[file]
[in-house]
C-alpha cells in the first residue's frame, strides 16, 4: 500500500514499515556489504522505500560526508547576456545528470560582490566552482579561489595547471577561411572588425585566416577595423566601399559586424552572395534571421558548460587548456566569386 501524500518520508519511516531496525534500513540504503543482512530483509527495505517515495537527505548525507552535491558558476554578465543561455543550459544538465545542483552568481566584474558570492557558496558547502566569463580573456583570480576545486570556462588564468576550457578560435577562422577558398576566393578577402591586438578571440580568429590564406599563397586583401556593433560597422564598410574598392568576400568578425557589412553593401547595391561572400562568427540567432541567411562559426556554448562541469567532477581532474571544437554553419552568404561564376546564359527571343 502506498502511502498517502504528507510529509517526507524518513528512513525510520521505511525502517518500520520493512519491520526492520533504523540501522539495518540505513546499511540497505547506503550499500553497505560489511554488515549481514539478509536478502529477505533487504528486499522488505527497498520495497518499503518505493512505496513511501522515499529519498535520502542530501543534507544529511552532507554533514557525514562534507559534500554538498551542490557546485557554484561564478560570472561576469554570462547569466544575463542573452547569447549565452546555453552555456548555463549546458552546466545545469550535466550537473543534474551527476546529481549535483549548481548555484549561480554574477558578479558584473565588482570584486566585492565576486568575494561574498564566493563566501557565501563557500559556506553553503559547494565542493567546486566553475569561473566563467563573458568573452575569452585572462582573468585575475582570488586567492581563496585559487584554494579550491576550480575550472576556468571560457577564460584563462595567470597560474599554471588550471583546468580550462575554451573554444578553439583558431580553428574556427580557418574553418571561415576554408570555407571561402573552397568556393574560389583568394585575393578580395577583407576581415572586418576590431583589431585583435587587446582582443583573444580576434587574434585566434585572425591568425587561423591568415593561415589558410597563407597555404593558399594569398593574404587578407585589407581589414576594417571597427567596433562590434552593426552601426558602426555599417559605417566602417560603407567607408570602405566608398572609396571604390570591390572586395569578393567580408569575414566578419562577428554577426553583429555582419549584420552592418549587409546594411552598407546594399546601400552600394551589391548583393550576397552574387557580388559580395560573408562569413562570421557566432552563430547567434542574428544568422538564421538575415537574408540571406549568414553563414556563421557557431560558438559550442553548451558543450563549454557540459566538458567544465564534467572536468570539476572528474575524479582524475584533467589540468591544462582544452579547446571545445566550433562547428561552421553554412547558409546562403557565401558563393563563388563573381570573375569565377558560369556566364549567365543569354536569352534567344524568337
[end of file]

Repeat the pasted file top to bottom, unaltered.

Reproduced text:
[in-house]
C-alpha cells in the first residue's frame, strides 16, 4: 500500500514499515556489504522505500560526508547576456545528470560582490566552482579561489595547471577561411572588425585566416577595423566601399559586424552572395534571421558548460587548456566569386 501524500518520508519511516531496525534500513540504503543482512530483509527495505517515495537527505548525507552535491558558476554578465543561455543550459544538465545542483552568481566584474558570492557558496558547502566569463580573456583570480576545486570556462588564468576550457578560435577562422577558398576566393578577402591586438578571440580568429590564406599563397586583401556593433560597422564598410574598392568576400568578425557589412553593401547595391561572400562568427540567432541567411562559426556554448562541469567532477581532474571544437554553419552568404561564376546564359527571343 502506498502511502498517502504528507510529509517526507524518513528512513525510520521505511525502517518500520520493512519491520526492520533504523540501522539495518540505513546499511540497505547506503550499500553497505560489511554488515549481514539478509536478502529477505533487504528486499522488505527497498520495497518499503518505493512505496513511501522515499529519498535520502542530501543534507544529511552532507554533514557525514562534507559534500554538498551542490557546485557554484561564478560570472561576469554570462547569466544575463542573452547569447549565452546555453552555456548555463549546458552546466545545469550535466550537473543534474551527476546529481549535483549548481548555484549561480554574477558578479558584473565588482570584486566585492565576486568575494561574498564566493563566501557565501563557500559556506553553503559547494565542493567546486566553475569561473566563467563573458568573452575569452585572462582573468585575475582570488586567492581563496585559487584554494579550491576550480575550472576556468571560457577564460584563462595567470597560474599554471588550471583546468580550462575554451573554444578553439583558431580553428574556427580557418574553418571561415576554408570555407571561402573552397568556393574560389583568394585575393578580395577583407576581415572586418576590431583589431585583435587587446582582443583573444580576434587574434585566434585572425591568425587561423591568415593561415589558410597563407597555404593558399594569398593574404587578407585589407581589414576594417571597427567596433562590434552593426552601426558602426555599417559605417566602417560603407567607408570602405566608398572609396571604390570591390572586395569578393567580408569575414566578419562577428554577426553583429555582419549584420552592418549587409546594411552598407546594399546601400552600394551589391548583393550576397552574387557580388559580395560573408562569413562570421557566432552563430547567434542574428544568422538564421538575415537574408540571406549568414553563414556563421557557431560558438559550442553548451558543450563549454557540459566538458567544465564534467572536468570539476572528474575524479582524475584533467589540468591544462582544452579547446571545445566550433562547428561552421553554412547558409546562403557565401558563393563563388563573381570573375569565377558560369556566364549567365543569354536569352534567344524568337